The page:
The effect of positive end-expiratory pressure (PEEP) on solute clearance has been described as a sigmoidal dose-response relationship dependent on the pressure level applied (5-15 cmH2O); in other words, the rate of pulmonary clearance of 99mTc-DTPA accelerates exponentially due to the increase in lung volume caused by the administration of different PEEP levels.16 Contrary to our hypothesis, we did not find any differences among the three levels of PEP. In accordance with our results, the study conducted by Bishai et al.17 showed an increase in the pulmonary epithelial permeability in mice at a PEEP level of 10 cmH2O. This difference in pulmonary clearance might be because mice have smaller alveoli and are probably more sensitive to the distension of inter-epithelial junctions of the alveolar epithelium induced by the application of lower pressure levels.

Our findings differ from those reported by Paiva et al.,18 who assessed the permeability of the alveolar epithelial membrane in 36 healthy individuals submitted to 10 cmH2O and 20 cmH2O under continuous positive airway pressure (CPAP). The authors showed that 20 cmH2O of CPAP induced an increase in epithelial permeability, whereas 10 cmH2O of CPAP did not.

Previous studies in humans,19 sheep,20,21 and dogs22,23 showed that the application of PEEP increases lung volume and accelerates the rate of pulmonary clearance of 99mTc-DTPA. Therefore, the increased end-expiratory lung volume produced by PEP reduces airway resistance and promotes an increase in functional residual capacity.24 However, other factors, such as airway/alveolar distension, prevention of alveolar collapse during expiration, and recruitment of collapsed alveoli, can also increase functional residual capacity.25

In keeping with the findings of the present study, Suzuki et al.26 observed that, during the application of 20 cmH2O of PEEP, pulmonary clearance of 99mTc-DTPA increased but returned to baseline values when PEEP was discontinued. That suggests that the increase in the 99mTc-DTPA pulmonary clearance rate achieved through the application of PEEP is reversible after breathing returns to atmospheric pressure levels.

The mechanisms by which pulmonary insufflation accelerates the pulmonary clearance of 99mTc-DTPA remain unclear. Some authors attribute this effect to an increase in the alveolar surface area available for diffusion,22 due to either the increase in epithelial permeability,27 functional alterations in the surfactant layer,28 or distension of the intercellular junctions of the alveolar epithelium.29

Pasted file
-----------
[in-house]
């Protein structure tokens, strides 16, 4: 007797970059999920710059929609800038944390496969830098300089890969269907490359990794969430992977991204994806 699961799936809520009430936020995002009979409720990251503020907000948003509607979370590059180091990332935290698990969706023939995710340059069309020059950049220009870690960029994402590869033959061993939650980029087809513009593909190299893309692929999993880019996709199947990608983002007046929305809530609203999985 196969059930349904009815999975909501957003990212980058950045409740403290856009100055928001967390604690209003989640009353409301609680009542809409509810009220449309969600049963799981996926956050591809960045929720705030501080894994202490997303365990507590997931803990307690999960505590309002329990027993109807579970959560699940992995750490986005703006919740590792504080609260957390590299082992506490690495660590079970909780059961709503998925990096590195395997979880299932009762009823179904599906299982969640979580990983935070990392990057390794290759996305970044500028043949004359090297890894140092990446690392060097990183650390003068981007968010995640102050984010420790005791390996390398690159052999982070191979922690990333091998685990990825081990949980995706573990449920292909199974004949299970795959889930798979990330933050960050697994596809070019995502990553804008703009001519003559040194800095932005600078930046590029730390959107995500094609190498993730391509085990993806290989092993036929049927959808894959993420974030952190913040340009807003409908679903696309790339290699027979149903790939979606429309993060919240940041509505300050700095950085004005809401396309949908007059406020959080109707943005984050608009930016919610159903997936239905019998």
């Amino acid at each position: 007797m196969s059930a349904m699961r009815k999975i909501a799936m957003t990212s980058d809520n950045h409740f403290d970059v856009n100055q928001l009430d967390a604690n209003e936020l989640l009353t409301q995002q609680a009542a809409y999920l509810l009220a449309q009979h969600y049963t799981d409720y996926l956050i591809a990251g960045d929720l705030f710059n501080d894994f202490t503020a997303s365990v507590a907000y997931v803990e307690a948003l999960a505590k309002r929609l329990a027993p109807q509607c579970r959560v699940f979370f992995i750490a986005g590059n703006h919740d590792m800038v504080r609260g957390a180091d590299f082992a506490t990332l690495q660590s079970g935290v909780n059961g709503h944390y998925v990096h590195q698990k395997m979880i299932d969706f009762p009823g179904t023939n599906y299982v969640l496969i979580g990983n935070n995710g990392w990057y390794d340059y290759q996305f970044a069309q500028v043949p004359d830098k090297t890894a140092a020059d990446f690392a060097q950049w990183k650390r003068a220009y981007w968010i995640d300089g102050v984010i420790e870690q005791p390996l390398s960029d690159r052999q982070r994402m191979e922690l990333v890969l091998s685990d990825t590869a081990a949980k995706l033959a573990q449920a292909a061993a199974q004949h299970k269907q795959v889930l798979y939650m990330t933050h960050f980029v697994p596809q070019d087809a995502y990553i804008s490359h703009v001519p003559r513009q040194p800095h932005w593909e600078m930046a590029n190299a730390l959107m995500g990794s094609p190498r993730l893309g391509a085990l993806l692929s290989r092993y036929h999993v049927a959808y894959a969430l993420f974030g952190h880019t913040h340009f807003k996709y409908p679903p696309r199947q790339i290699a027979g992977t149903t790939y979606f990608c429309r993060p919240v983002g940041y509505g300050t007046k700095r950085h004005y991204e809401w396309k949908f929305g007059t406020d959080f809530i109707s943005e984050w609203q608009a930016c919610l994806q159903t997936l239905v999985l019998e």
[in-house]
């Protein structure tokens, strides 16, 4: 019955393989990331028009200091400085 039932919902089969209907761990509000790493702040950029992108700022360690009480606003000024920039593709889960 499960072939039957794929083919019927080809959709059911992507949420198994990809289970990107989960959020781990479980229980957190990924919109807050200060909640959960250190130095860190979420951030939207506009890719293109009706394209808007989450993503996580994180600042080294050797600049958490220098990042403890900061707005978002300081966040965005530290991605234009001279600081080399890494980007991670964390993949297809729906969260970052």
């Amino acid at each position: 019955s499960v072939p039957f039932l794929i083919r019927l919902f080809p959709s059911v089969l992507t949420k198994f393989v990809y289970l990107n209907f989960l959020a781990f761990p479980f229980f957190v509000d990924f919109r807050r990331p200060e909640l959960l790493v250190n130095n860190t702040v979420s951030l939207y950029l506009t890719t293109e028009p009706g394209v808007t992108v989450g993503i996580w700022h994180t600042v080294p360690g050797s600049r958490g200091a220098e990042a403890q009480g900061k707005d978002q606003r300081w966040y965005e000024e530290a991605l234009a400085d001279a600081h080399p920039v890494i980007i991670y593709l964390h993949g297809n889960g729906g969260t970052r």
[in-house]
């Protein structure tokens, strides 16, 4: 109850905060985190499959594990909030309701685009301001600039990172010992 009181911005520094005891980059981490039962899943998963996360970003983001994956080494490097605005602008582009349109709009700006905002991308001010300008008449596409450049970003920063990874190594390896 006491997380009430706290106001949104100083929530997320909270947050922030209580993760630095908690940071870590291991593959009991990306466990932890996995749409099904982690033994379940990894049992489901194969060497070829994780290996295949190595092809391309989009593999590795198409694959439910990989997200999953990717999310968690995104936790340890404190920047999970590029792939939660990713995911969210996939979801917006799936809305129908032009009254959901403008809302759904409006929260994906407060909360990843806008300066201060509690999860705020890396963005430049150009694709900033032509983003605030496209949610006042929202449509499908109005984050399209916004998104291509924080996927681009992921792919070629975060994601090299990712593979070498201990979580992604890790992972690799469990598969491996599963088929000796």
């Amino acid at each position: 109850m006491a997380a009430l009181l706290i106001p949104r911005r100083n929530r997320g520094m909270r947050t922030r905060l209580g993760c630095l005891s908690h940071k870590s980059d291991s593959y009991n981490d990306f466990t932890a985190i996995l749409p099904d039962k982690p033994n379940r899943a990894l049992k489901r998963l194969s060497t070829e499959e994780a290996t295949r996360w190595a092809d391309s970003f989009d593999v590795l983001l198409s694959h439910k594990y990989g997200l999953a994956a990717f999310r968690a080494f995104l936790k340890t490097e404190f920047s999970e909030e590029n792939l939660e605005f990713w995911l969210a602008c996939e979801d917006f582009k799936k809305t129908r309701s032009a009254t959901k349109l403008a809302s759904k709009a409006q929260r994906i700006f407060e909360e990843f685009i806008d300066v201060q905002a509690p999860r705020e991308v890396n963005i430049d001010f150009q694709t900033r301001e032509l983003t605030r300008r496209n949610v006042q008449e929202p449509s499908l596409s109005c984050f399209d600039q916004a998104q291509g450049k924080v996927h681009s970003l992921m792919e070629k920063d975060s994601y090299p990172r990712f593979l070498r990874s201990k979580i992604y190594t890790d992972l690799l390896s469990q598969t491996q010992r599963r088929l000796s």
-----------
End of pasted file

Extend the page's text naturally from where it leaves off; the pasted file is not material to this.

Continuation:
The present study has some limitations. First, we evaluated subjects with healthy lungs. Therefore, any conclusions drawn from this study cannot be applied to patients with lung disease. This needs to be investigated in different, clearly specified disease groups, especially because PEP is not usually applied in patients with healthy lungs. Second, the upper airway critical closing pressure was not measured. Nevertheless, our findings offer new perspectives on the role of noninvasive ventilation, particularly in relation to PEP and its influence on the alveolar epithelium.

On the basis of the findings of the present study, we conclude that the application of 10, 15, or 20 cmH2O of PEP for 30 min can induce an increase in epithelial permeability and lung volume in healthy subjects. Given that the application of PEP represents a reliable, safe, and low-cost intervention in a variety of clinical situations, future investigations should be conducted with a focus on expanding upon these findings.


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Financial support: This study received financial support from the Fundo de Incentivo à Pesquisa do Hospital de Clínicas de Porto Alegre (FIPE-HCPA, Research Incentive Fund of the Porto Alegre Hospital de Clínicas).

2Study carried out in the Serviço de Pneumologia and in the Serviço de Medicina Nuclear, Hospital de Clínicas de Porto Alegre, Universidade Federal do Rio Grande do Sul, Porto Alegre (RS) Brasil.

Received: December 16, 2015; Accepted: April 19, 2016

Correspondence to: Isabella Martins de Albuquerque. Avenida Roraima, 1000, Cidade Universitária, Camobi, CEP 97105-900, Santa Maria, RS, Brasil. Tel.: 55 55 3220-8234. E-mail: